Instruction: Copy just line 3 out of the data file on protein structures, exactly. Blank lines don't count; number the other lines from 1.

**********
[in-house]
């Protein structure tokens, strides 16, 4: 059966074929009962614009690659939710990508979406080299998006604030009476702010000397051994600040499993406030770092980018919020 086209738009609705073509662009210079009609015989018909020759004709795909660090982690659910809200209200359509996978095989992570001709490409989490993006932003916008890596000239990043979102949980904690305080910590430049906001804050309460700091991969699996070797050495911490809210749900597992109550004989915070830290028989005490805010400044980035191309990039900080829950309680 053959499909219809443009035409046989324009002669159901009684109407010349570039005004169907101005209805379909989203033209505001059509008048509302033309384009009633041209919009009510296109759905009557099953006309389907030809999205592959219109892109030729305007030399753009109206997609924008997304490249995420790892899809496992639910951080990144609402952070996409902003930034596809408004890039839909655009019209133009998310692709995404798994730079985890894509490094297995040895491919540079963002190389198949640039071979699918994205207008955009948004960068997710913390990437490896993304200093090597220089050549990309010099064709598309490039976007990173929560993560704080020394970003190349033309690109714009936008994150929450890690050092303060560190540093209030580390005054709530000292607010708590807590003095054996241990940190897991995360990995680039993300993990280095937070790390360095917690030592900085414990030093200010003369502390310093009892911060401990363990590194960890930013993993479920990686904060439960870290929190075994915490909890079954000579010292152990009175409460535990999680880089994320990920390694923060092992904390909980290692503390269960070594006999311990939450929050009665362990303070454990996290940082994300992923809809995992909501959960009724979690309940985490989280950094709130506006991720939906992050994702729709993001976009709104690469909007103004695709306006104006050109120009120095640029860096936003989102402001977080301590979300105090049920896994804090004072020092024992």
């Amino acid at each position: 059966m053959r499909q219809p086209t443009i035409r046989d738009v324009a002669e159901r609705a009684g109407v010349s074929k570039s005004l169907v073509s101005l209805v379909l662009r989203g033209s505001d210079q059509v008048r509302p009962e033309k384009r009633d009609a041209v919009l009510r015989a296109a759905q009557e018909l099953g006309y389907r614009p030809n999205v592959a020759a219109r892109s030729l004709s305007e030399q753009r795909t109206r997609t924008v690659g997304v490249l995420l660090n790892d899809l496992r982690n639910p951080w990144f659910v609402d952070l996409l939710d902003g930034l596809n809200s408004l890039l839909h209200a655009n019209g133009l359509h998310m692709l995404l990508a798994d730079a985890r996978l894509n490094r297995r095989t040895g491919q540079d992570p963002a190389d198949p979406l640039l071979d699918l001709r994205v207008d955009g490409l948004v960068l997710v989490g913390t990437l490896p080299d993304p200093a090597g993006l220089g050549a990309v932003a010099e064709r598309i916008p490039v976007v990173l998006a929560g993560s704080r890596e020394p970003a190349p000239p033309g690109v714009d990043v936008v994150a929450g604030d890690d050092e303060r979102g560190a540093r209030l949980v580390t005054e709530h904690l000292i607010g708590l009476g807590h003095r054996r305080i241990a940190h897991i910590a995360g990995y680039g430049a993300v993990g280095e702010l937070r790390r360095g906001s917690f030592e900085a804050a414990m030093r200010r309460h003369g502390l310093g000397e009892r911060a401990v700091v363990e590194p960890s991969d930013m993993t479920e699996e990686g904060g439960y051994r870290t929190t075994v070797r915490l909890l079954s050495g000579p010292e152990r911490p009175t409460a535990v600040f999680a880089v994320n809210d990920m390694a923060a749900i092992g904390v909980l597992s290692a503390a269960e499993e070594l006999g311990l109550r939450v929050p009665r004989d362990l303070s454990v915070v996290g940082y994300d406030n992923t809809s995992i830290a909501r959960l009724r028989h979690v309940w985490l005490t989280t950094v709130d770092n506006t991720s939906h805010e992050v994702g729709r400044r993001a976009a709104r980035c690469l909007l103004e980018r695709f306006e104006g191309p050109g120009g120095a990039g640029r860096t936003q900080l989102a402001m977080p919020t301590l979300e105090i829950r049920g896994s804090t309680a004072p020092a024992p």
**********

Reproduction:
């Amino acid at each position: 059966m053959r499909q219809p086209t443009i035409r046989d738009v324009a002669e159901r609705a009684g109407v010349s074929k570039s005004l169907v073509s101005l209805v379909l662009r989203g033209s505001d210079q059509v008048r509302p009962e033309k384009r009633d009609a041209v919009l009510r015989a296109a759905q009557e018909l099953g006309y389907r614009p030809n999205v592959a020759a219109r892109s030729l004709s305007e030399q753009r795909t109206r997609t924008v690659g997304v490249l995420l660090n790892d899809l496992r982690n639910p951080w990144f659910v609402d952070l996409l939710d902003g930034l596809n809200s408004l890039l839909h209200a655009n019209g133009l359509h998310m692709l995404l990508a798994d730079a985890r996978l894509n490094r297995r095989t040895g491919q540079d992570p963002a190389d198949p979406l640039l071979d699918l001709r994205v207008d955009g490409l948004v960068l997710v989490g913390t990437l490896p080299d993304p200093a090597g993006l220089g050549a990309v932003a010099e064709r598309i916008p490039v976007v990173l998006a929560g993560s704080r890596e020394p970003a190349p000239p033309g690109v714009d990043v936008v994150a929450g604030d890690d050092e303060r979102g560190a540093r209030l949980v580390t005054e709530h904690l000292i607010g708590l009476g807590h003095r054996r305080i241990a940190h897991i910590a995360g990995y680039g430049a993300v993990g280095e702010l937070r790390r360095g906001s917690f030592e900085a804050a414990m030093r200010r309460h003369g502390l310093g000397e009892r911060a401990v700091v363990e590194p960890s991969d930013m993993t479920e699996e990686g904060g439960y051994r870290t929190t075994v070797r915490l909890l079954s050495g000579p010292e152990r911490p009175t409460a535990v600040f999680a880089v994320n809210d990920m390694a923060a749900i092992g904390v909980l597992s290692a503390a269960e499993e070594l006999g311990l109550r939450v929050p009665r004989d362990l303070s454990v915070v996290g940082y994300d406030n992923t809809s995992i830290a909501r959960l009724r028989h979690v309940w985490l005490t989280t950094v709130d770092n506006t991720s939906h805010e992050v994702g729709r400044r993001a976009a709104r980035c690469l909007l103004e980018r695709f306006e104006g191309p050109g120009g120095a990039g640029r860096t936003q900080l989102a402001m977080p919020t301590l979300e105090i829950r049920g896994s804090t309680a004072p020092a024992p």